The previous version of this article was based on Eclipse framework source packages and binary system images, and was missing a few pieces. As Jelly Bean source has now been open sourced, the discussion below has been revised and is now based on the AOSP code (4.1.1_r1). If you are coming back you might want to re-read this post, focusing on the second part.

Apps on Android can be installed in a few different ways:
  • via an application store (e.g., the Google Play Store, aka Android Market)
  • directly on the phone by opening app files or email attachments (if the 'Unknown sources' options is enabled)
  • from a computer connected through USB by using the adb install SDK command
The first two don't provide any options or particular insight into the underlying implementation, so let's explore the third one. Looking at the adb usage output, we see that the install command has gained a few new options in the latest SDK release:

adb install [-l] [-r] [-s] [--algo <algorithm name> --key <hex-encoded key> 
--iv <hex-encoded iv>] <file>

The --algo, --key and --iv parameters obviously have to do with encrypted apps, so before going into details lets first try to install an encrypted APK. Encrypting a file is quite easy to do using the enc OpenSSL commands, usually already installed on most Linux systems. We'll use AES in CBC mode with a 128 bit key (a not very secure one, as you can see below), and specify an initialization vector (IV) which is the same as the key to make things simpler:

$ openssl enc -aes-128-cbc -K 000102030405060708090A0B0C0D0E0F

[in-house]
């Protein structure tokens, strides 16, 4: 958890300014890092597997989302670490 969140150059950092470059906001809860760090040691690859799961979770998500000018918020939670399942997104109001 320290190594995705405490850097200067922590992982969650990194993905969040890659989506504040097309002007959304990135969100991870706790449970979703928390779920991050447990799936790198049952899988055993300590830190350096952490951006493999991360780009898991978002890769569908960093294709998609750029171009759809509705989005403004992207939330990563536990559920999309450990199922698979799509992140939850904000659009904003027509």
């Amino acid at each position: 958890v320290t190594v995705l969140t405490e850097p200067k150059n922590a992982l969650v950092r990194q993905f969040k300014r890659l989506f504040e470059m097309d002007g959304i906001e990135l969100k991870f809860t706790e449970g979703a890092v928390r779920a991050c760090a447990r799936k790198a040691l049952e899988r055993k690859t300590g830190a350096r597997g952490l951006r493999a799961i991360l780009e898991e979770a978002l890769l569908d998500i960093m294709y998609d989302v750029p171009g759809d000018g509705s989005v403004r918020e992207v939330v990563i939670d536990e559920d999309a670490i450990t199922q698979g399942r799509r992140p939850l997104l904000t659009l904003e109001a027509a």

-iv 000102030405060708090A0B0C0D0E0F -in my-app.apk -out my-app-enc.apk

Let's check if Android likes our newly encrypted app by trying to install it:

$ adb install --algo 'AES/CBC/PKCS5Padding' --key 000102030405060708090A0B0C0D0E0F 
--iv 000102030405060708090A0B0C0D0E0F my-app-enc.apk
pkg: /data/local/tmp/my-app-enc.apk

The 'Success' output seems promising, and sure enough the app's icon is in the system tray and it starts without errors. The actual apk file is copied in /data/app as usual, and comparing its hash value with our encrypted APK reveals that it's in fact a different file. The hash value is exactly the same as that of the original (unencrytped) APK though, so we can conclude that the APK is being decrytped at install time using the encryption parameters (algorithm, key and IV) we have provided. Let's look into how this is actually implemented. 

The adb install command simply calls the pm Android command line utility which lets us list, install and delete packages (apps). The component responsible for installing apps on Android has traditionally been the PackageManagerService and the pm is just a convenient frontend for it. Apps usually access the package service through the facade class PackageManager. Browsing through its   code and checking for encryption related methods we find this:

public abstract void installPackageWithVerification(Uri packageURI,
IPackageInstallObserver observer, int flags, String installerPackageName,
Uri verificationURI, ManifestDigest manifestDigest,
ContainerEncryptionParams encryptionParams);

The ContainerEncryptionParams class looks especially promising, so let's peek inside:

public class ContainerEncryptionParams implements Parcelable {
private final String mEncryptionAlgorithm;
private final IvParameterSpec mEncryptionSpec;
private final SecretKey mEncryptionKey;
private final String mMacAlgorithm;
private final AlgorithmParameterSpec mMacSpec;
private final SecretKey mMacKey;
private final byte[] mMacTag;
private final long mAuthenticatedDataStart;
private final long mEncryptedDataStart;